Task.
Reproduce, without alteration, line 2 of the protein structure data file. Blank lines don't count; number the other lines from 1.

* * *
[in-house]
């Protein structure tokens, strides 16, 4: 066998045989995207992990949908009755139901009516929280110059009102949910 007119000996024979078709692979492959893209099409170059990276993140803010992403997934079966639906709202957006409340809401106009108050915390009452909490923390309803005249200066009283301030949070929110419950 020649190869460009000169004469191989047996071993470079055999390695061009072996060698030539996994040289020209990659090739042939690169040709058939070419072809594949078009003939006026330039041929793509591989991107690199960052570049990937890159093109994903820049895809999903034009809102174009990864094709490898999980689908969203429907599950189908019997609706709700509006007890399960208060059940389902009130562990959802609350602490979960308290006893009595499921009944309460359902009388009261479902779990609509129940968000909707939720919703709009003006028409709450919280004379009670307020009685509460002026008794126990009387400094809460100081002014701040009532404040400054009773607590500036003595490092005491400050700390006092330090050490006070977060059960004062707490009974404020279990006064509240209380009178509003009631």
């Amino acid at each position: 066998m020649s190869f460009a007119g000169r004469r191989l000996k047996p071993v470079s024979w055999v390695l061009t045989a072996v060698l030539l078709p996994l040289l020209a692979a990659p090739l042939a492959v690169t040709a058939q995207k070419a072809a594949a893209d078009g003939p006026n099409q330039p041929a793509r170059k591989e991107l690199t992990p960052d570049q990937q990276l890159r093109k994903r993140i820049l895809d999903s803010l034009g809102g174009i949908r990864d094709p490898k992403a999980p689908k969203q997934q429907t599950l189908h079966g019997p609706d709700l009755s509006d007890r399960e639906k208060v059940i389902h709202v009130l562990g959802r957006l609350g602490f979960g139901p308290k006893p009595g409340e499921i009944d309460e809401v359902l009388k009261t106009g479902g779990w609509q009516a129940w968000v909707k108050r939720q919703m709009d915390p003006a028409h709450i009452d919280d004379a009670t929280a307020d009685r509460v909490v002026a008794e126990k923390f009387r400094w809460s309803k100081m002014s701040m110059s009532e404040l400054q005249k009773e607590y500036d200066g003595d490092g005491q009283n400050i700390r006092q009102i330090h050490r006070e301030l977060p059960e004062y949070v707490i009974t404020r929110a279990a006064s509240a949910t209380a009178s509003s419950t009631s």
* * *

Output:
């Protein structure tokens, strides 16, 4: 066998045989995207992990949908009755139901009516929280110059009102949910 007119000996024979078709692979492959893209099409170059990276993140803010992403997934079966639906709202957006409340809401106009108050915390009452909490923390309803005249200066009283301030949070929110419950 020649190869460009000169004469191989047996071993470079055999390695061009072996060698030539996994040289020209990659090739042939690169040709058939070419072809594949078009003939006026330039041929793509591989991107690199960052570049990937890159093109994903820049895809999903034009809102174009990864094709490898999980689908969203429907599950189908019997609706709700509006007890399960208060059940389902009130562990959802609350602490979960308290006893009595499921009944309460359902009388009261479902779990609509129940968000909707939720919703709009003006028409709450919280004379009670307020009685509460002026008794126990009387400094809460100081002014701040009532404040400054009773607590500036003595490092005491400050700390006092330090050490006070977060059960004062707490009974404020279990006064509240209380009178509003009631």